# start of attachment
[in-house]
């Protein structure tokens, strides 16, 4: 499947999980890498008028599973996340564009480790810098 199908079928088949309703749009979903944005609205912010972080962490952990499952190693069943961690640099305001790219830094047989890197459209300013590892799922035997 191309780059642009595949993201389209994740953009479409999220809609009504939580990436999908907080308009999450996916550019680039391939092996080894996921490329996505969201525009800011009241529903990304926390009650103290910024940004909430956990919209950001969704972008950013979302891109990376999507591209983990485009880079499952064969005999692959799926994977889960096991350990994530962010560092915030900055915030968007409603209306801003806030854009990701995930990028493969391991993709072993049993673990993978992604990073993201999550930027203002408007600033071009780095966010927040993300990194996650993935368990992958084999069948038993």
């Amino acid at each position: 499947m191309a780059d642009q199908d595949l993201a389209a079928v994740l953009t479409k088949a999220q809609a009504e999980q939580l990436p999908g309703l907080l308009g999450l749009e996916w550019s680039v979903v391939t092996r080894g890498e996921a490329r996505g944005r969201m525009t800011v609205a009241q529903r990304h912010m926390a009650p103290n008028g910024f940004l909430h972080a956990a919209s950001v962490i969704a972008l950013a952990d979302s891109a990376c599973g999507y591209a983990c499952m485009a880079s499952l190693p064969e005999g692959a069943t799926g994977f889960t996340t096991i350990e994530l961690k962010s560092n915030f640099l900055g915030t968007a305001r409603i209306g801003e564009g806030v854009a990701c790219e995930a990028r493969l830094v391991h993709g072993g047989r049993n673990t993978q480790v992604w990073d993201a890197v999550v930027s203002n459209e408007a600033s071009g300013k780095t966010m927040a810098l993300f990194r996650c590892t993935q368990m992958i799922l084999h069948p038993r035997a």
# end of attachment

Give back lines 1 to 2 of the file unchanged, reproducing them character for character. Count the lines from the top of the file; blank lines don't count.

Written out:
[in-house]
């Protein structure tokens, strides 16, 4: 499947999980890498008028599973996340564009480790810098 199908079928088949309703749009979903944005609205912010972080962490952990499952190693069943961690640099305001790219830094047989890197459209300013590892799922035997 191309780059642009595949993201389209994740953009479409999220809609009504939580990436999908907080308009999450996916550019680039391939092996080894996921490329996505969201525009800011009241529903990304926390009650103290910024940004909430956990919209950001969704972008950013979302891109990376999507591209983990485009880079499952064969005999692959799926994977889960096991350990994530962010560092915030900055915030968007409603209306801003806030854009990701995930990028493969391991993709072993049993673990993978992604990073993201999550930027203002408007600033071009780095966010927040993300990194996650993935368990992958084999069948038993």